Zena is of course a pro-woman superbeing and is miffed at Dray for his attitude. He backs off initially but comes back with; "I do not think I took pleasure from that. But had I done so, I could have understood myself passing well." Surprisingly, Zena seemingly accepts this statement and reiterates that Dray must be reinstated with the Krzy before leaving the Eye of the world.
Also, concerning the choice that he must one day make, Zena says that Grodno may play a part. When Prescot then questions who she represents, if not the Savanti or Everoinye, she refuses to answer and with a "lithe swinging gait" exits the throne room, but somehow at super human speed. I can only imagine!
When the ceremony is complete and a flag of Zairia spat upon, Dray is officially a renegade. Gafard informs him that it was good his name was not among those listed who had killed or wounded important Grodnim (page 64). Two questions: how would such a list be compiled and why would the Green want a warrior who has never at least wounded an opponent of note? Surely Gafard had, as a corsair for the Red; he was a competent if not recognized warrior for Zairia, before turning renegade.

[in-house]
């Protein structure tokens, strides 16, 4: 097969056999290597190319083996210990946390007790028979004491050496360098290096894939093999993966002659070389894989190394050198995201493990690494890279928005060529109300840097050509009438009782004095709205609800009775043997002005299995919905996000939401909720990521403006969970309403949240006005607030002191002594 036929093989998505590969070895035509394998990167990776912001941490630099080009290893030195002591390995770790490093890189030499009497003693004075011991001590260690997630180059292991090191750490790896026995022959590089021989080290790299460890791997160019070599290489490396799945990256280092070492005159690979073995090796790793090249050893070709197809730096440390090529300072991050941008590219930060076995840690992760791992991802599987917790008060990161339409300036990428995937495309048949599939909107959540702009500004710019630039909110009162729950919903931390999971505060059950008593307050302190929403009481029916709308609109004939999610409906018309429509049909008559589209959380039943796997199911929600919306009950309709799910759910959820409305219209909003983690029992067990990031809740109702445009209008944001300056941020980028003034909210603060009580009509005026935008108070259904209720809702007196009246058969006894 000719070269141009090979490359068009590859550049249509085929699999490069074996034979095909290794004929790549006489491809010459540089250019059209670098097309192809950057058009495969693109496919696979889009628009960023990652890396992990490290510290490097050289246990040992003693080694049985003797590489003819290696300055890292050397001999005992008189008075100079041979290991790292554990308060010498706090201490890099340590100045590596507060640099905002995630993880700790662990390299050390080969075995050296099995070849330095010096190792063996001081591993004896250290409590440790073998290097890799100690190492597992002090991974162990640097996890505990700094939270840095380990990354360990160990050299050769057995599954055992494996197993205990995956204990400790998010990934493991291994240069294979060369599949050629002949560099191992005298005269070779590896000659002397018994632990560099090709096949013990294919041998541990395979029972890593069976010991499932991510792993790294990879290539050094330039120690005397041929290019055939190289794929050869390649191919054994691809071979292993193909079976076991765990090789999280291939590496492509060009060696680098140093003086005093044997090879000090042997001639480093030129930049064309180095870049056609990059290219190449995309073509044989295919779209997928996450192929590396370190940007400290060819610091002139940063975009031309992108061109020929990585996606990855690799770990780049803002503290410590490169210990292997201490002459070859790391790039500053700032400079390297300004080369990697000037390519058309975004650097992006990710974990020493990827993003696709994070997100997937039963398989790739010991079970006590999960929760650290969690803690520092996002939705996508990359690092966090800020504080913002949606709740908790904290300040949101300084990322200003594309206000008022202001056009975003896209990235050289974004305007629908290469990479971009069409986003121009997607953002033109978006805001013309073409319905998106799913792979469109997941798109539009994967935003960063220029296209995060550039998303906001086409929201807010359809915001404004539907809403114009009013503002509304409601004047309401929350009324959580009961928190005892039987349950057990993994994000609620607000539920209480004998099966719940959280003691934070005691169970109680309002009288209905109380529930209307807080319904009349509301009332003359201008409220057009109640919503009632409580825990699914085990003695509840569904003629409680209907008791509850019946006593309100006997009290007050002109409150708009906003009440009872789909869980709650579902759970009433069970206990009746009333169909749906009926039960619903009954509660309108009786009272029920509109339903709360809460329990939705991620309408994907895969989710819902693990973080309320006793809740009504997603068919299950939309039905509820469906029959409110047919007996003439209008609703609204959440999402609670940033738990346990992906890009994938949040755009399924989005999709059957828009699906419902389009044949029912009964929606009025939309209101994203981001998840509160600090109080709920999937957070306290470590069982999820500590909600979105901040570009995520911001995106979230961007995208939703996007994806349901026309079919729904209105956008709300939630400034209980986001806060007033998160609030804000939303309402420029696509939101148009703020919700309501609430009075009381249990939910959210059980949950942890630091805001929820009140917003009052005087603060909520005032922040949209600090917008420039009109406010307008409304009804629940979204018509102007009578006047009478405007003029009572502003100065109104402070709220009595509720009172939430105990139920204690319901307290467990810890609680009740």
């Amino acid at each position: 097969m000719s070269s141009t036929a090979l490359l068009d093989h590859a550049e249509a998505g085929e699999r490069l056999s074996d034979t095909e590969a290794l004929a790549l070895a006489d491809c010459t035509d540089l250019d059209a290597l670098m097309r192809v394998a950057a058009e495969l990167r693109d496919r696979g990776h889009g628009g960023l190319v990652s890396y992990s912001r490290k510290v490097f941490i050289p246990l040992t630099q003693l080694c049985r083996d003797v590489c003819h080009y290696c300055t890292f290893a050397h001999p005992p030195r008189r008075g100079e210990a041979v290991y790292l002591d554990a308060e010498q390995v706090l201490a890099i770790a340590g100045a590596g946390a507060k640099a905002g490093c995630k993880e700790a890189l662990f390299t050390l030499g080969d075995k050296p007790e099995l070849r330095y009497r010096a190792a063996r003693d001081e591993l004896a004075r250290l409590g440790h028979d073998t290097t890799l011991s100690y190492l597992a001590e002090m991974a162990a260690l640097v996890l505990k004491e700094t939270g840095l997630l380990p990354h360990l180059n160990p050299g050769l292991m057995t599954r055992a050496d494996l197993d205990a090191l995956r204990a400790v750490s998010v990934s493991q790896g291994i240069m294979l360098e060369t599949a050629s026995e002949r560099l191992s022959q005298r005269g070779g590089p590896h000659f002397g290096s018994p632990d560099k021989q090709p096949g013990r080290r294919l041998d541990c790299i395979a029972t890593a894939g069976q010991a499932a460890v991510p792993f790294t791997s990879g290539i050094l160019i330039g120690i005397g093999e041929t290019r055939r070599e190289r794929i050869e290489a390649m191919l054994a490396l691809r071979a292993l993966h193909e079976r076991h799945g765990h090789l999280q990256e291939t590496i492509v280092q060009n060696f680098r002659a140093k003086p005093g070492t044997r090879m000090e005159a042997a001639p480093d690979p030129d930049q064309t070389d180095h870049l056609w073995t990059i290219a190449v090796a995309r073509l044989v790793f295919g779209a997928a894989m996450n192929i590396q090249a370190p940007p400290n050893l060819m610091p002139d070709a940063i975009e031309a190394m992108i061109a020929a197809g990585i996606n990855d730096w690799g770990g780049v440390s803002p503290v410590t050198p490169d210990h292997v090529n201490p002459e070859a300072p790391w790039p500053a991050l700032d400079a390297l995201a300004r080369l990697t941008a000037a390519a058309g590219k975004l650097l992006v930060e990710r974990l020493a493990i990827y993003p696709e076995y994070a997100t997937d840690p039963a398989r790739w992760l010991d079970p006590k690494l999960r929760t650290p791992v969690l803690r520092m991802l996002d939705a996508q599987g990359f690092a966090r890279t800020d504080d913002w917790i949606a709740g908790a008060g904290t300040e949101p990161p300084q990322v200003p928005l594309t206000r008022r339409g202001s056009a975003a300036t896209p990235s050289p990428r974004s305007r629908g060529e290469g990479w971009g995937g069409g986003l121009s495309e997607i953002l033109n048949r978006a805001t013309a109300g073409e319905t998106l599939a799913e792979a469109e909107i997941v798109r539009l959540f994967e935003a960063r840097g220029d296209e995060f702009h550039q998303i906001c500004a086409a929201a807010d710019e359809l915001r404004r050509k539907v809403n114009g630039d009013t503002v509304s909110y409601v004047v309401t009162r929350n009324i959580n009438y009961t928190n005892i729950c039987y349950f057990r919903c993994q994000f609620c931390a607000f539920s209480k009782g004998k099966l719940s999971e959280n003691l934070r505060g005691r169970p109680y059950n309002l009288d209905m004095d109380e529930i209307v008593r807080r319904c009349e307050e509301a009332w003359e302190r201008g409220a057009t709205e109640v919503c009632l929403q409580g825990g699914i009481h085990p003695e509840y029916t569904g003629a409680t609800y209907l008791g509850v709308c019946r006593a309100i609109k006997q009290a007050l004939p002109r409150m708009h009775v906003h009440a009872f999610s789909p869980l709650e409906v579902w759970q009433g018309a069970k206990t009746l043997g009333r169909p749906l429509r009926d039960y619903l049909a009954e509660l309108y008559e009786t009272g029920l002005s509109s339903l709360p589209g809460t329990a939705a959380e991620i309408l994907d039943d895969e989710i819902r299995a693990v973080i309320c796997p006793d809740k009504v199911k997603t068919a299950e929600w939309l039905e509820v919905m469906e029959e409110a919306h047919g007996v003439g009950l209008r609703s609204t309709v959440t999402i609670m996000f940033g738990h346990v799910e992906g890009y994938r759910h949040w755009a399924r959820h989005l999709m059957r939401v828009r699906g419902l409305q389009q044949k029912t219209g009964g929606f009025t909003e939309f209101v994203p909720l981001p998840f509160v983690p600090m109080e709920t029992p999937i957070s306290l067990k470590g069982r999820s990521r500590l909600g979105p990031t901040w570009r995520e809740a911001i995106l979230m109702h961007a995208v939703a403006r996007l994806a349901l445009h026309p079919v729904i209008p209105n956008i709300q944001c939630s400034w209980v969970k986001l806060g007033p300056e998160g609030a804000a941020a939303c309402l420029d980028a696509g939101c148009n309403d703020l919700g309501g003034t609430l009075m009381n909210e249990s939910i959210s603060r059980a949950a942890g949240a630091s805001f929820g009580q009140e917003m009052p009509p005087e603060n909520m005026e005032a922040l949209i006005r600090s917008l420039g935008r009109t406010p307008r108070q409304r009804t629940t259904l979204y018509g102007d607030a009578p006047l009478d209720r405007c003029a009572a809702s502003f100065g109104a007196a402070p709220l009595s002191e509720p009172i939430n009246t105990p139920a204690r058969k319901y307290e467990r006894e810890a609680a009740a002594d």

We meet Dray's second daughter Velia on page 67, but of course don't know her identity then (I didn't at least). Although on page 70 Dray (looking back) thinks the hints were there, but he was too blind).
While riding north into lands beyond Magdag's writ, to ferret out bandits and barbarians, lairgodonts attack the party and Gafard is knocked silly (see the poor Jack Gaughan illustration opposite the title page). The scene is described on page 71. Then Dray leaps in!